ASIDE: 4 SEC teams in my top 10 of total D rankings, five on NCAA Total Defense rans. Begs the question ‘maybe the SEC just stinks on offense this year?” Mississippi State, Ole Miss, and Kentucky were flat out bad. Tennessee lost Tyler Bray and Justin Hunter, Florida lost John Brantley (yes, that made them worse), South Carolina lost all-world RB Marcus Lattimore, Georgia was banged up and had a rash of suspensions. So yeah, I can see the point of asking that. But the answer is one word: Hogs. Arkansas has by far the most prolific offense in the SEC this season and they were flat out embarrased by both LSU and Alabama. We are fully prepared to sign off on the LSU and Alabama defenses as being the real deal.

Justin Blackmon

Elite WR Justin Blackmon leads the high-scoring Oklahoma State attack (Icon SMI)

#3 Oklahoma State Cowboys

PRO: Undefeated in regulation.  Top scoring team in nation, defense tops in turnovers forced per game. Computer models love the Pokes due to strength of schedule. Some voters are dead set against a LSU-Alabama rematch so a win over Oklahoma will be enough to get significant traction for final #2 spot over idle Alabama. Weeden2Blackmon gets all the love, but Joseph Randle and Jeremy Smith are awesome backs. They all play behind a fantastic starting OL, 6th in the nation in sacks per attempt.

CON: Bad loss to Iowa State, worst loss among top five. Bias against jumping them to two even with a Bedlam win because of recent failures of another spread team with suspect defense (Oregon).  QB Brandon Weeden has been a loosey-goosey with the football at times this season (12 picks, 8 thrown on first down!), the LSU and Alabama secondaries would be absolutely merciless on any errant throws.

#4 Stanford Cardinal

PRO: Andrew Luck at QB supports strong sentiment for the voters. Luck makes an average WR squad look like the 1990 Houston Oilers. Definitely deserving of the #5 spot despite loss to Oregon. A sound running game with enough big bodies at OL and TE to wear down defenses.

CON: East coast bias. Dating back to last season, their schedule notoriously lacks quality. Getting their doors blown off by their main Pac-12 competition in consecutive years doesn’t paint a pretty  picture. The team that ran all over the Cardinal (Oregon) was in turn embarrassed by double digits by LSU.

#6 Houston Cougars

PRO: Only other undefeated team, play Southern Mississippi for the title at noon on Saturday. Career NCAA passing leader Case Keenum triggers the #1 passing offense by about every metric albeit facing sub-par defenses along the way. But to their credit, Houston has taken care of business, crushing everyone in their path since October.  Keenum isnt Andrew Luck, but is far from Timmy Chang. 4 INT in 546 dropbacks in so good it defies logic. CUSA defenses have a lot to do with that, but keep in mind that Houston sees Nickle and Dime all game and Keenum still has shredded them.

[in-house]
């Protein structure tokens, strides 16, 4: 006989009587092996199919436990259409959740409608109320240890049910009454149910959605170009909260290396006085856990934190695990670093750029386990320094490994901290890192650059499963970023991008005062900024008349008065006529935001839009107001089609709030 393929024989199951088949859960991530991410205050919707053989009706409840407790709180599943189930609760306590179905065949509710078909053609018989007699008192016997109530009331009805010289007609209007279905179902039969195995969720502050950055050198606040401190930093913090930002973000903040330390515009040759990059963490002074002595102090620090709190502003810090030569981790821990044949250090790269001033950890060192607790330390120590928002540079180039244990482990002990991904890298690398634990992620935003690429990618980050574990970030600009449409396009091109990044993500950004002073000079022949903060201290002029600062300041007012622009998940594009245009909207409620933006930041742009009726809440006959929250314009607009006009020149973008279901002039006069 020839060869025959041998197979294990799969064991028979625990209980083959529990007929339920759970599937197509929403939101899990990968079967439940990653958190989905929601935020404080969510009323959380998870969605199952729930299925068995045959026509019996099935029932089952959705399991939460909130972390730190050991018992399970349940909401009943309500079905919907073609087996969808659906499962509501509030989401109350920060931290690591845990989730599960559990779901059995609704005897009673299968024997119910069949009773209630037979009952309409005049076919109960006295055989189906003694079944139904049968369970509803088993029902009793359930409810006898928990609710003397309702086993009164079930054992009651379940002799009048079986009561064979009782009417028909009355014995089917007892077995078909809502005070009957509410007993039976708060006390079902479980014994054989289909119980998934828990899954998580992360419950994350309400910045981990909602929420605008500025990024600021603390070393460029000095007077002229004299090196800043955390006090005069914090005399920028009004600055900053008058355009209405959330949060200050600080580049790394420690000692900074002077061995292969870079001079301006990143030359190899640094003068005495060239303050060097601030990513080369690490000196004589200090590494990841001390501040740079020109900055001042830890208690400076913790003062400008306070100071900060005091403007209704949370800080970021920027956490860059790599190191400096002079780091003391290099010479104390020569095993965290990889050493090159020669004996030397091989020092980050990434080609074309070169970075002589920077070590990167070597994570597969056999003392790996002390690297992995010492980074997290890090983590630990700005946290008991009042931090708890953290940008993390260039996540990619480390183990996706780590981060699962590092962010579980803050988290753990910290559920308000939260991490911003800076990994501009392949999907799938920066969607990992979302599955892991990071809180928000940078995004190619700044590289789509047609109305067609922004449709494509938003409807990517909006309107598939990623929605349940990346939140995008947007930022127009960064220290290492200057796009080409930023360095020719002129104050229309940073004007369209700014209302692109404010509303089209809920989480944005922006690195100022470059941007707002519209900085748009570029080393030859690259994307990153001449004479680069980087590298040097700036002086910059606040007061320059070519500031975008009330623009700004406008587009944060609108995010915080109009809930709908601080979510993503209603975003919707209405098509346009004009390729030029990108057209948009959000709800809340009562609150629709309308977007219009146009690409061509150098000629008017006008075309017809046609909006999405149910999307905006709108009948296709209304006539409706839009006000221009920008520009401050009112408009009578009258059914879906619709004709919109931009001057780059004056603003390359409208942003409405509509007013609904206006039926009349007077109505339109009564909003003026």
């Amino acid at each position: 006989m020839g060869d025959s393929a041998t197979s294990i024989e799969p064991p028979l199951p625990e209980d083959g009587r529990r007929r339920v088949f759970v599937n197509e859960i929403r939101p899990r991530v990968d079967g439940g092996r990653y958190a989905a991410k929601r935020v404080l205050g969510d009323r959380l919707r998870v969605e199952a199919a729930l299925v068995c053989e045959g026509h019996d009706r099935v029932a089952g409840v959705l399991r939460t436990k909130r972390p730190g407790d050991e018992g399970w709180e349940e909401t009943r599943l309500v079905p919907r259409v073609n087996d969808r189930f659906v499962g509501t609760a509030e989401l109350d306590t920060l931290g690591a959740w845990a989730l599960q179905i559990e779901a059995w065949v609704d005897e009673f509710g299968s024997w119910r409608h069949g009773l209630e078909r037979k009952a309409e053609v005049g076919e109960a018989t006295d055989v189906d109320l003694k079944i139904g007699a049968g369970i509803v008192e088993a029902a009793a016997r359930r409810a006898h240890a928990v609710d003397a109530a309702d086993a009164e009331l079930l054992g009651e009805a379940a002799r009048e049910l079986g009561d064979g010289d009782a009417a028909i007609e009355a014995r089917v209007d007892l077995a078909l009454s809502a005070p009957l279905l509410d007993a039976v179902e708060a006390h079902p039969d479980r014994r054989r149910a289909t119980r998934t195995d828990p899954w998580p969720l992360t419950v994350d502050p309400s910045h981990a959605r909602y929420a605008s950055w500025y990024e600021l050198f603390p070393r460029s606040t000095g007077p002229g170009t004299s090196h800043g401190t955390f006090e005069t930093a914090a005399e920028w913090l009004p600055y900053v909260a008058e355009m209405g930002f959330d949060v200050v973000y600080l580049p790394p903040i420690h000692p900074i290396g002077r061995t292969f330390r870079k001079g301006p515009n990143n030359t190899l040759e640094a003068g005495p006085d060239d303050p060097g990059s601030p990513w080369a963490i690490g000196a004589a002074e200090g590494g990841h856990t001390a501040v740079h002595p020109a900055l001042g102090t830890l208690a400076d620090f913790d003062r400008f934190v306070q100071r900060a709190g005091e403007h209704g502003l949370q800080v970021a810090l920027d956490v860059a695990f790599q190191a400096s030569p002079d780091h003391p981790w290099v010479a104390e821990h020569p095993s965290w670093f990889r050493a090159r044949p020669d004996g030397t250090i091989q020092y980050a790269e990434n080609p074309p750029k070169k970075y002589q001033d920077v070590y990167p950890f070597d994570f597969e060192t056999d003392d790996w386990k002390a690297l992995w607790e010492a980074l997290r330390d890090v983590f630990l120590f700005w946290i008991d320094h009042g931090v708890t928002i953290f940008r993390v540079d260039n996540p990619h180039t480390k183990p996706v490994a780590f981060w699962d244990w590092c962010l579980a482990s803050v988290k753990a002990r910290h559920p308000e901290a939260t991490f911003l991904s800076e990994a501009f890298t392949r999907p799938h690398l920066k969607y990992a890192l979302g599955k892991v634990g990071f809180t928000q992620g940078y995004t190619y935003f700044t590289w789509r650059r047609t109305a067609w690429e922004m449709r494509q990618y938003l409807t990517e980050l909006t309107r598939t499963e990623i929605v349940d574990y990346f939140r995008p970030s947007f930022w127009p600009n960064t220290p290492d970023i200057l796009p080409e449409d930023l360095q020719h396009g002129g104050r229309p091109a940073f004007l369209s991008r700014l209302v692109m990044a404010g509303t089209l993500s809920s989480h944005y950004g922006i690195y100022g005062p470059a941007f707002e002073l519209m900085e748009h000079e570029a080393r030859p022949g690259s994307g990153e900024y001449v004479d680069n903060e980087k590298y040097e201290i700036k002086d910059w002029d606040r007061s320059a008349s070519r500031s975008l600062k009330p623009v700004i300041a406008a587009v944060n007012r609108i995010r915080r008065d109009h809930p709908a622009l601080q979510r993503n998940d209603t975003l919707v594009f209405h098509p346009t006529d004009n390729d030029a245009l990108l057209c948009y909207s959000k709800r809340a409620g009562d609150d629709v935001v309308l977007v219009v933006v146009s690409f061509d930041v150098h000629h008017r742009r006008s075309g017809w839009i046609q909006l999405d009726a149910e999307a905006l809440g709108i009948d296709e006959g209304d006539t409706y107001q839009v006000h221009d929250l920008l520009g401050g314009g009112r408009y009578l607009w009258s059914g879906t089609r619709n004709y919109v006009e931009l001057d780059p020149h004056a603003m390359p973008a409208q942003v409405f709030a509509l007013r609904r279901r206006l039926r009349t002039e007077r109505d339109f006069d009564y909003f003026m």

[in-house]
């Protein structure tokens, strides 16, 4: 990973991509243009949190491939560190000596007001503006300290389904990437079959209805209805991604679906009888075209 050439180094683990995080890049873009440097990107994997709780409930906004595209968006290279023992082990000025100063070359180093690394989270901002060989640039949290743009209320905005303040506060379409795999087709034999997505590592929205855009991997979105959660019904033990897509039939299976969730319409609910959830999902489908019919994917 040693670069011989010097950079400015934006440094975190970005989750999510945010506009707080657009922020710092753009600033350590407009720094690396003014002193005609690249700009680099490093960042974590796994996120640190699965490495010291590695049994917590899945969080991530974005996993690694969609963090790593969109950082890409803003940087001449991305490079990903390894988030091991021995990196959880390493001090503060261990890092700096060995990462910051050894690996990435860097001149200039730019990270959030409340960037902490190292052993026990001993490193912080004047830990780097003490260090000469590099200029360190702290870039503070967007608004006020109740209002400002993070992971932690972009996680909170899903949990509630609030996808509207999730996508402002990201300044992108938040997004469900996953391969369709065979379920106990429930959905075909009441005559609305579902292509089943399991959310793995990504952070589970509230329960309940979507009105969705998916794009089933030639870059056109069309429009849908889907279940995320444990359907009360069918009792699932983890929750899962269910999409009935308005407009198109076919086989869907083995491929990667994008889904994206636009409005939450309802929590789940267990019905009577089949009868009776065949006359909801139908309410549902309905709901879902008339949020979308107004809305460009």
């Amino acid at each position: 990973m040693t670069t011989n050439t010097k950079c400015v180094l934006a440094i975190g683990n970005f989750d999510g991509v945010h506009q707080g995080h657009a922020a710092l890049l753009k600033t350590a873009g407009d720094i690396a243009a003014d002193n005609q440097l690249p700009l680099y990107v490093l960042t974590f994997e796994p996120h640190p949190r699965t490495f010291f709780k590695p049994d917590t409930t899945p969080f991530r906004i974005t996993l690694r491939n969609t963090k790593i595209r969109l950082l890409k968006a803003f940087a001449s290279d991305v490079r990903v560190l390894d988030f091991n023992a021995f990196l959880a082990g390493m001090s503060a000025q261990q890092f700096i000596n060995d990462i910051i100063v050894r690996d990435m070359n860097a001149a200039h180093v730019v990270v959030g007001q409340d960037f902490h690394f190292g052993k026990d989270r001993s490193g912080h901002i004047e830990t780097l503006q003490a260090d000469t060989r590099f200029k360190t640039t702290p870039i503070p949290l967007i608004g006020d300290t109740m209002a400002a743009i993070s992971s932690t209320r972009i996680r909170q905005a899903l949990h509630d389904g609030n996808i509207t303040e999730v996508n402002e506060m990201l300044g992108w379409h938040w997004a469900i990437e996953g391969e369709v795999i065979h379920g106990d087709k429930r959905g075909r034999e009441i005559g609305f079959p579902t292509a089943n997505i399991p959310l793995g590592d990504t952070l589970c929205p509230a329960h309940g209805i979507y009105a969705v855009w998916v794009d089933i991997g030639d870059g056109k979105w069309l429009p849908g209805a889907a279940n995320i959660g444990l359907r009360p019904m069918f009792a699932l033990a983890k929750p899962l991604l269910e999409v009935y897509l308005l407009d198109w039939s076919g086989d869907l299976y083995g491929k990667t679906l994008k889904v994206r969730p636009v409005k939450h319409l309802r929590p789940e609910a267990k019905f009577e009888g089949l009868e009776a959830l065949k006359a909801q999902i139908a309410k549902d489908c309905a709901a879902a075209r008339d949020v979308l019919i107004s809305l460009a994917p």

CON: No legitimate case to be made for the title game, but deserving of the BCS bid, most likely the Sugar.  Best win is Tulsa, result of CUSA schedule. They are by far the least battle tested of any team in the top 10 (Colley Matrix 112th weakest schedule). How would they fare with Boise’s schedule? On the flip, Oklahoma State, Oregon, and Arkansas would also be putting up playstation numbers every week against Rice and Tulane. To be fair, Houston did crush SMU by 30, who beat TCU, who beat Boise…for what ever that’s worth.

#5 Virginia Tech hokies

Pro: Record. Respected program and coach shows in human polls.

Con: Here by default, and everyone knows it. #15 on Halloween, and #9 two weeks ago then everyone in front of them started losing. Only managed to put up 17 points on ECU, one of the worst defenses in the country, only mustered 14 on Duke, and Clemson held them to a lonley field goal. None of those Ds will be confused with LSU/Alabama anytime soon. Horrifically weak schedule (70 SOS on Colley Matrix, best win Arkansas STATE) and lacked the big decisive win. Not dominant on scoreboard of any games, and that original Clemson loss keeps looking worse. Computers penalize them accordingly into the teens, average at 10.

SUMMATION

Suppose Oklahoma State wins decisively over Oklahoma and they win the Big 12 – how can you deny them versus a team that didn’t even play in their conference title game in Alabama? Especially a title game against LSU who has already proven on the field they can beat Alabama?

LSU and Okie State in the BCS Title Game makes the most sense.

OSU loses to Oklahoma? Go ahead with the rematch as we cannot recommend any other team with confidence as the #2 in the nation.

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One comment on “On the BCS 2011 – pros and cons for the Top 6

  1. [...] one could well argue that the Cowboys deserved to be in the title game but that nasty loss at Iowa State “left it [...]